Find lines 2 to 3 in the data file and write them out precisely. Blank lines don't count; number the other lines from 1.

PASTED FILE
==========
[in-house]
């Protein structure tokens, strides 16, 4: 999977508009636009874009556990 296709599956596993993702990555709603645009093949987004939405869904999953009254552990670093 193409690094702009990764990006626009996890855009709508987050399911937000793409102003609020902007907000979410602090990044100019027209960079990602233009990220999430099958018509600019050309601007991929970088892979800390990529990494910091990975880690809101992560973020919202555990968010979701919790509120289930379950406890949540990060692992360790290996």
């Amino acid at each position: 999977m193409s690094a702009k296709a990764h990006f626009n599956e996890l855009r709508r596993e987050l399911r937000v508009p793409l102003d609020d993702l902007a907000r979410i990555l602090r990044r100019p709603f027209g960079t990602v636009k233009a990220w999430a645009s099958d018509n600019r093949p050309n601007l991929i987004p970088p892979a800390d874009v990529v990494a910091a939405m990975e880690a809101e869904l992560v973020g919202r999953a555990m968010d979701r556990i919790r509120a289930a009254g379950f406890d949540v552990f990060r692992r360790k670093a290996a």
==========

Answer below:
């Protein structure tokens, strides 16, 4: 999977508009636009874009556990 296709599956596993993702990555709603645009093949987004939405869904999953009254552990670093 193409690094702009990764990006626009996890855009709508987050399911937000793409102003609020902007907000979410602090990044100019027209960079990602233009990220999430099958018509600019050309601007991929970088892979800390990529990494910091990975880690809101992560973020919202555990968010979701919790509120289930379950406890949540990060692992360790290996």
């Amino acid at each position: 999977m193409s690094a702009k296709a990764h990006f626009n599956e996890l855009r709508r596993e987050l399911r937000v508009p793409l102003d609020d993702l902007a907000r979410i990555l602090r990044r100019p709603f027209g960079t990602v636009k233009a990220w999430a645009s099958d018509n600019r093949p050309n601007l991929i987004p970088p892979a800390d874009v990529v990494a910091a939405m990975e880690a809101e869904l992560v973020g919202r999953a555990m968010d979701r556990i919790r509120a289930a009254g379950f406890d949540v552990f990060r692992r360790k670093a290996a």